Published Friday, 02 March 2012
Gerry McGeough was jailed last year for a shooting 30 years ago (© UTV)
Gerry McGeough, aged 53 and from Dungannon, Co Tyrone, is serving a 20-year sentence imposed last year for the shooting in June 1981.
He claimed he was being treated differently to other so-called political prisoners who benefited from the Royal Prerogative of Mercy.
But dismissing his judicial review case, a judge at the High Court in Belfast ruled that his comparison cases were invalid.
Mr Justice Treacy said: "The applicant's contention of unequal treatment is, in my view, untenable."
McGeough's victim, Democratic Unionist councillor Samuel Brush, was in court on Friday.
He hit out at the "whinging and whining" by a man convicted of trying to kill him yet still due for release in just over a year's time.
Mr Brush was working as a postman at the time, and making a delivery near Aughnacloy when he was attacked. McGeough was convicted of his attempted murder, possession of a firearm and ammunition, and IRA membership.
But under the terms of the Good Friday Agreement he is expected to serve only two years of his sentence.
Lawyers for McGeough claimed he was being treated differently because he was no longer a member of Sinn Féin. Part of his case is that it would be unlawful to draw a distinction between him and others because he previously served jail terms in Germany and in the United States.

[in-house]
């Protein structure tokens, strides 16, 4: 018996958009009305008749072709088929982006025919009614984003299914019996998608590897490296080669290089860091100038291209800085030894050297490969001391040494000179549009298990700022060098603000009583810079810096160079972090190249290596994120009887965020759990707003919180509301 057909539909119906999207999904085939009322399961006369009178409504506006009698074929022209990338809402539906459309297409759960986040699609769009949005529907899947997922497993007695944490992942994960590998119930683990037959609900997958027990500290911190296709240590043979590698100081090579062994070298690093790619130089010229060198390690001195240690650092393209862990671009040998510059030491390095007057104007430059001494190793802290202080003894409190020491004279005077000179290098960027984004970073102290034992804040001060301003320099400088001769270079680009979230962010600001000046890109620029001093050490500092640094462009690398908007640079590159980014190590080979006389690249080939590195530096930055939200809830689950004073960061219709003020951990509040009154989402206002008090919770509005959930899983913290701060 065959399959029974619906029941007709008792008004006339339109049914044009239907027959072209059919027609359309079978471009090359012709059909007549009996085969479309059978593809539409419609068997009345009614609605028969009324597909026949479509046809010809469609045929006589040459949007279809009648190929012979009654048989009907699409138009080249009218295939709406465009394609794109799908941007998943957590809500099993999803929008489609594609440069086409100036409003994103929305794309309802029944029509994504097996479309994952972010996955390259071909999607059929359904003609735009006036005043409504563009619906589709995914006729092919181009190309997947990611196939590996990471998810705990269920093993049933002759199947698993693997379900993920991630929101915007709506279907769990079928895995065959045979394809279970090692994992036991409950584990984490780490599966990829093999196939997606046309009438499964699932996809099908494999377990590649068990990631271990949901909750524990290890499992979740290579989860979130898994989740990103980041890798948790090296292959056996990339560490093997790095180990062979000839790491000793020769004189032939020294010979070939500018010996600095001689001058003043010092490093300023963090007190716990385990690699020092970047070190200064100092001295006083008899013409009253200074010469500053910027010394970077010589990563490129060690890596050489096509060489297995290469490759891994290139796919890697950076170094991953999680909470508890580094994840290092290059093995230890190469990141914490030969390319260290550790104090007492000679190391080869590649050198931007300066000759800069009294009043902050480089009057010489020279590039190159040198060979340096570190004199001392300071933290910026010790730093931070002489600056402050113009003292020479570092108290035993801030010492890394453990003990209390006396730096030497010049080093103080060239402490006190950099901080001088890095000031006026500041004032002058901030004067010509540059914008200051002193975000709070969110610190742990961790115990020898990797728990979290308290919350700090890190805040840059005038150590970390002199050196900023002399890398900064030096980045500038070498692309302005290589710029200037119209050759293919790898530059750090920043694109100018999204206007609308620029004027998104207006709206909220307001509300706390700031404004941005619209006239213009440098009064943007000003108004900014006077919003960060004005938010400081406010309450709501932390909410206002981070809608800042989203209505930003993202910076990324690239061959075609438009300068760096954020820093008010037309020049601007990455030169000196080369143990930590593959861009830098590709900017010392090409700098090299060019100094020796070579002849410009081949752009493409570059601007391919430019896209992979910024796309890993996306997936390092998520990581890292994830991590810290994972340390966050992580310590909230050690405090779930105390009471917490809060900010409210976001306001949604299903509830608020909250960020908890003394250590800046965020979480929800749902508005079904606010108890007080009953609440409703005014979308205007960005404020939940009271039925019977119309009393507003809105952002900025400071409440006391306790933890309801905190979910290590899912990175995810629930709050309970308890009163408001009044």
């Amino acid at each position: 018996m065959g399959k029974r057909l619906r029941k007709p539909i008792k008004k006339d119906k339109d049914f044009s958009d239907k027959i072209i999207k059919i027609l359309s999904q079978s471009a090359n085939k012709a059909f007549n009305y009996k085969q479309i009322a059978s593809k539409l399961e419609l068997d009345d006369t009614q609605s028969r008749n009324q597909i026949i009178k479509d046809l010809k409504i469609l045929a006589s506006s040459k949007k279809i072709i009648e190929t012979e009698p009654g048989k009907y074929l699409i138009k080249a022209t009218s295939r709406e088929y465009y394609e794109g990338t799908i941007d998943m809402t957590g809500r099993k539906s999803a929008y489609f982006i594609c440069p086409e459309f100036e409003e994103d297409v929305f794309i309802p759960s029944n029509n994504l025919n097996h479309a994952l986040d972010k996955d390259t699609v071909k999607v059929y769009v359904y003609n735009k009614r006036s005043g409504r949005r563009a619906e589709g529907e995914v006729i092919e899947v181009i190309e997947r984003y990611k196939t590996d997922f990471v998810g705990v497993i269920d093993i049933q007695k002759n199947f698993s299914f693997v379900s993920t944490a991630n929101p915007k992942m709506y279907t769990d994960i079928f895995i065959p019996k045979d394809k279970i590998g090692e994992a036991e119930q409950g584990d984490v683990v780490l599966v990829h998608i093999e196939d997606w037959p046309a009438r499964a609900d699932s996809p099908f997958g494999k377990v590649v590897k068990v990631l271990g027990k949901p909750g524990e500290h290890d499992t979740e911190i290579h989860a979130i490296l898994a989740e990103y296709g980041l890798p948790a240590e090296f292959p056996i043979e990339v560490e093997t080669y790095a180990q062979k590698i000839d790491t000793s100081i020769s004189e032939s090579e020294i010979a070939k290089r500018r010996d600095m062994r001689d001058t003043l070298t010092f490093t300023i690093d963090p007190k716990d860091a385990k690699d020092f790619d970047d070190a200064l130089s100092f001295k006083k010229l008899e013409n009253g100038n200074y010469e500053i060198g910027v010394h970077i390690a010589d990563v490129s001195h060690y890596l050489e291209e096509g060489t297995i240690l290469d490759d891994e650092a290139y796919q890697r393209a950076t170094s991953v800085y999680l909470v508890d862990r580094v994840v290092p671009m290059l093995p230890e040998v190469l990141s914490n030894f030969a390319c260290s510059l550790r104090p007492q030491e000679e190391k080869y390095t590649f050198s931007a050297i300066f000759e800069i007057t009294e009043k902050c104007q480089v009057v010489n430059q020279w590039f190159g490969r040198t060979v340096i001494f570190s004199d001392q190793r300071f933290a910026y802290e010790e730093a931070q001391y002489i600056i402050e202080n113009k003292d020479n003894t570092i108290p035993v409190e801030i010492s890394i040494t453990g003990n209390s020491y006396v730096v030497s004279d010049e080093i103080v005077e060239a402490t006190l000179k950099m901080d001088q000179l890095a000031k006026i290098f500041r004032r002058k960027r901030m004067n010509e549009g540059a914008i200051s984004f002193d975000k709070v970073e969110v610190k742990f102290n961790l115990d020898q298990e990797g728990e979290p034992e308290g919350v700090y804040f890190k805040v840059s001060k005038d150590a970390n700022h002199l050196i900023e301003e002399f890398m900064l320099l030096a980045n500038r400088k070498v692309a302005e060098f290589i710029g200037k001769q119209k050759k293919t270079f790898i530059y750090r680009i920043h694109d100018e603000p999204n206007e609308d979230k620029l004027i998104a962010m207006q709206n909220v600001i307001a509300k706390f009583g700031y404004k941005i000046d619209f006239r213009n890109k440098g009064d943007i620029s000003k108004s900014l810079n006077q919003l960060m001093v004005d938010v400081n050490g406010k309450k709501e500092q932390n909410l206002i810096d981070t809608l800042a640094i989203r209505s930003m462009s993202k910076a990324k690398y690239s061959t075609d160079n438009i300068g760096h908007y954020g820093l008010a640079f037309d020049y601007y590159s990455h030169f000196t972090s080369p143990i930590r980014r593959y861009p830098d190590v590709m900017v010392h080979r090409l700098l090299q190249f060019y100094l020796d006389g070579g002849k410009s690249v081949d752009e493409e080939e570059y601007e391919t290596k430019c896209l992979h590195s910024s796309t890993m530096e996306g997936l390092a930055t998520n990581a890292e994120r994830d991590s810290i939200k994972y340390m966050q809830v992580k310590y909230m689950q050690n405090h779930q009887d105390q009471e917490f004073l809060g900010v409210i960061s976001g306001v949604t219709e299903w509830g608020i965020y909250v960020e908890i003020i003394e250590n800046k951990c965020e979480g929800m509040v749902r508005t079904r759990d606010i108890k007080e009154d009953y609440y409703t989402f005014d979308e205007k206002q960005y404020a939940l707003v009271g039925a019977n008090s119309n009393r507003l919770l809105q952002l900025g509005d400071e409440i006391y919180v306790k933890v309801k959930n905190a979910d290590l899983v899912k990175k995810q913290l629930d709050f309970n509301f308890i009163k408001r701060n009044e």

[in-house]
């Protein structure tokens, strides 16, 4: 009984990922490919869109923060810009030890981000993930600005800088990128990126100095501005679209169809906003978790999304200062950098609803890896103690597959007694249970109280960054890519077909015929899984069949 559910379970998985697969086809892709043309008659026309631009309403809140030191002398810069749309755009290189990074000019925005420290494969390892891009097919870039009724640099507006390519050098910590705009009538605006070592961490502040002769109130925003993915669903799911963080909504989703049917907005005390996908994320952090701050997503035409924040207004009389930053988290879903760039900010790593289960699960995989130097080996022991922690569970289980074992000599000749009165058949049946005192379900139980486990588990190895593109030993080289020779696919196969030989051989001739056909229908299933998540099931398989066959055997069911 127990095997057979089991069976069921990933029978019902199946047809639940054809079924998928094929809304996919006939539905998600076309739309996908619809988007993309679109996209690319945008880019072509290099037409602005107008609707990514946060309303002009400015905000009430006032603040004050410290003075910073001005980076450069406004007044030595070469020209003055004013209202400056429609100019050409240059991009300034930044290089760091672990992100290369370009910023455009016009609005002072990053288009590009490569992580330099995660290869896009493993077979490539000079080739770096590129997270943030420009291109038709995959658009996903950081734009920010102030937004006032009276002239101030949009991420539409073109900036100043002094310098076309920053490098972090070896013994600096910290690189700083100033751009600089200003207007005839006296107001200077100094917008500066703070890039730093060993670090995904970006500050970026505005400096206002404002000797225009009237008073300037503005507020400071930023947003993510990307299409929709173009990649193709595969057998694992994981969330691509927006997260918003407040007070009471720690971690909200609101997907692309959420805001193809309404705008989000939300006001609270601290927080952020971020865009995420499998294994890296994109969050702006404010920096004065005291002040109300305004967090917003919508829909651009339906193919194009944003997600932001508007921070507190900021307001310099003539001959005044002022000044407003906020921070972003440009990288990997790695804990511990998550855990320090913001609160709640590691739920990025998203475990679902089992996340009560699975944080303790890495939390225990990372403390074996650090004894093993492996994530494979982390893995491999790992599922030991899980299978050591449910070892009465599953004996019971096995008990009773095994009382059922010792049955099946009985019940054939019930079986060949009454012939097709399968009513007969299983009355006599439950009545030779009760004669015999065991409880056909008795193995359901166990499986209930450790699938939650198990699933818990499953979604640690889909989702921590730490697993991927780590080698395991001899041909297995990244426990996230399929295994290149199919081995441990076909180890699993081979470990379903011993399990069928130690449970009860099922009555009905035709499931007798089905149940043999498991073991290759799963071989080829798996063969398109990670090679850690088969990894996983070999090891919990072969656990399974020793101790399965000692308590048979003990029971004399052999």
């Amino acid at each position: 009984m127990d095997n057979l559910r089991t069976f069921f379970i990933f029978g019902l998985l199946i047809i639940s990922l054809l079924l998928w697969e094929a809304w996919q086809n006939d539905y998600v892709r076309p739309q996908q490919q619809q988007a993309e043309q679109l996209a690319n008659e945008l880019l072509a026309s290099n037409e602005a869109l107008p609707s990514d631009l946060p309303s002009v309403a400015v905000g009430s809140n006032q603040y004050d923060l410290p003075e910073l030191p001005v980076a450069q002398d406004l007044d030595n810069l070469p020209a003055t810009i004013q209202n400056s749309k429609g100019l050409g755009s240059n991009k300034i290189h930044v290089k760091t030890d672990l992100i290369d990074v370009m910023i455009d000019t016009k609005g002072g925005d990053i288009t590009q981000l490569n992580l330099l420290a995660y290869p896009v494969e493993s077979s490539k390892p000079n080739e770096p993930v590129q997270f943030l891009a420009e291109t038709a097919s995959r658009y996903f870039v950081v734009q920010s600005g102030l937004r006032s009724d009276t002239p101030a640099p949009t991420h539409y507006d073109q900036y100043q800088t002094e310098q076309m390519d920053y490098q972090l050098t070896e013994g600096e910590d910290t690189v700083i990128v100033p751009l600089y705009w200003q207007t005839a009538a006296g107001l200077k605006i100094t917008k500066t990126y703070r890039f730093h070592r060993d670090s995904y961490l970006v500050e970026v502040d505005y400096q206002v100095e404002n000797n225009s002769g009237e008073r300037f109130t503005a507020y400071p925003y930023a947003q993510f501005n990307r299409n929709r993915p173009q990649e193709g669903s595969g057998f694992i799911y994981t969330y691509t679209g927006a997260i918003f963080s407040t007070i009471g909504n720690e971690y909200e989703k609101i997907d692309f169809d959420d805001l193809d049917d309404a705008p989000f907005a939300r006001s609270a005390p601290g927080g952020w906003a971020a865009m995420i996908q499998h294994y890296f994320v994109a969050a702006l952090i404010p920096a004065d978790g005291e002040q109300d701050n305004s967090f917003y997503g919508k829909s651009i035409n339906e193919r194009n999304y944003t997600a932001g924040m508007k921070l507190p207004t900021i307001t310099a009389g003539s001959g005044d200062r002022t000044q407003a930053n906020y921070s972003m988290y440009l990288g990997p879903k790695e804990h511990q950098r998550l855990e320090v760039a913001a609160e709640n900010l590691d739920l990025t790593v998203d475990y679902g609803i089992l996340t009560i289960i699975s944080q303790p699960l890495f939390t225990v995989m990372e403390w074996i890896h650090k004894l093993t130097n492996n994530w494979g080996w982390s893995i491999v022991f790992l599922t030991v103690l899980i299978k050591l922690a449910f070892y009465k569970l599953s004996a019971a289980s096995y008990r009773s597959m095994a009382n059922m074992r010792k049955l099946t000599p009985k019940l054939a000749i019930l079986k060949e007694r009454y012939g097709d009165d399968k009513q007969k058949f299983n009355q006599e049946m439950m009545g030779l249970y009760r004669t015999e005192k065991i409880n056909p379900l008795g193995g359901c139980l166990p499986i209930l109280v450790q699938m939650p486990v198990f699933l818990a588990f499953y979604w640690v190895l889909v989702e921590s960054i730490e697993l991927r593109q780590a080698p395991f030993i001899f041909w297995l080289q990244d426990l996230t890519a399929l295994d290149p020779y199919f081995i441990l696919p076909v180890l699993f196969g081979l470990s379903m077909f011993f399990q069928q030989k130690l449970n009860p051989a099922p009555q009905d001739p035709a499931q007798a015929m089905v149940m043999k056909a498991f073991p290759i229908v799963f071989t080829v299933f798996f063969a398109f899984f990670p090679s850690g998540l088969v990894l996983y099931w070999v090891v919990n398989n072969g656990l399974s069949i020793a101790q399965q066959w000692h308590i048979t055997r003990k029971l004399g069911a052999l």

Mr Justice Treacy was told the Royal Prerogative of Mercy was used to free others such as James McArdle, the Armagh man responsible for the 1996 London Docklands bombing.
However, the judge held that McGeough was not comparing like with like.
"No ground of challenge has been made out and the judicial review must be dismissed," he said.
McGeough's legal team will now study the judgment before deciding whether to mount an appeal.
Outside the court, Mr Brush was scathing in his assessment of the case ever being brought.
He said: "If it hadn't been for the fact that he was getting legal aid no lawyer would have advised anyone to spend their own money going through such a futile exercise.
"Most people will find it ironic, and even laughable, that a dedicated Irish Republican as Mr McGeough claims to be should go pleading for the Royal Prerogative of Mercy from her Majesty the Queen."
Mr Brush also pointed to the length of time McGeough will spend behind bars for the attempt on his life.
"He hasn't shown any remorse to me or my family," he said.
"I will carry my injuries to the grave, there's still shrapnel in my chest.
"While he's serving a two-year sentence and whinging and whining I have to get on with my life. It's more than two years for me, it's a life sentence."